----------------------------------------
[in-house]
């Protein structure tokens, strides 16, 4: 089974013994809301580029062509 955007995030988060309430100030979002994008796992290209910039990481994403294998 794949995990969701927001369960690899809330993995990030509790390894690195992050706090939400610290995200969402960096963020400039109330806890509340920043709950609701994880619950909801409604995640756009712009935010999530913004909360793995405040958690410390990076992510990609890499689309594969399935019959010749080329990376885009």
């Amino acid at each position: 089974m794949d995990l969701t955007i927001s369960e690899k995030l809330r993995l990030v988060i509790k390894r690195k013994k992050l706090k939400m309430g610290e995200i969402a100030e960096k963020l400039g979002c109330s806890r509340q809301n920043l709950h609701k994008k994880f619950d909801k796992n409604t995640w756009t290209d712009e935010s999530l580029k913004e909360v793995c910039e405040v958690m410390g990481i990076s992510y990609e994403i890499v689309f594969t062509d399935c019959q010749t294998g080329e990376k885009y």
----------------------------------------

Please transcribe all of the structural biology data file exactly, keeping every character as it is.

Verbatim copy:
[in-house]
């Protein structure tokens, strides 16, 4: 089974013994809301580029062509 955007995030988060309430100030979002994008796992290209910039990481994403294998 794949995990969701927001369960690899809330993995990030509790390894690195992050706090939400610290995200969402960096963020400039109330806890509340920043709950609701994880619950909801409604995640756009712009935010999530913004909360793995405040958690410390990076992510990609890499689309594969399935019959010749080329990376885009």
């Amino acid at each position: 089974m794949d995990l969701t955007i927001s369960e690899k995030l809330r993995l990030v988060i509790k390894r690195k013994k992050l706090k939400m309430g610290e995200i969402a100030e960096k963020l400039g979002c109330s806890r509340q809301n920043l709950h609701k994008k994880f619950d909801k796992n409604t995640w756009t290209d712009e935010s999530l580029k913004e909360v793995c910039e405040v958690m410390g990481i990076s992510y990609e994403i890499v689309f594969t062509d399935c019959q010749t294998g080329e990376k885009y």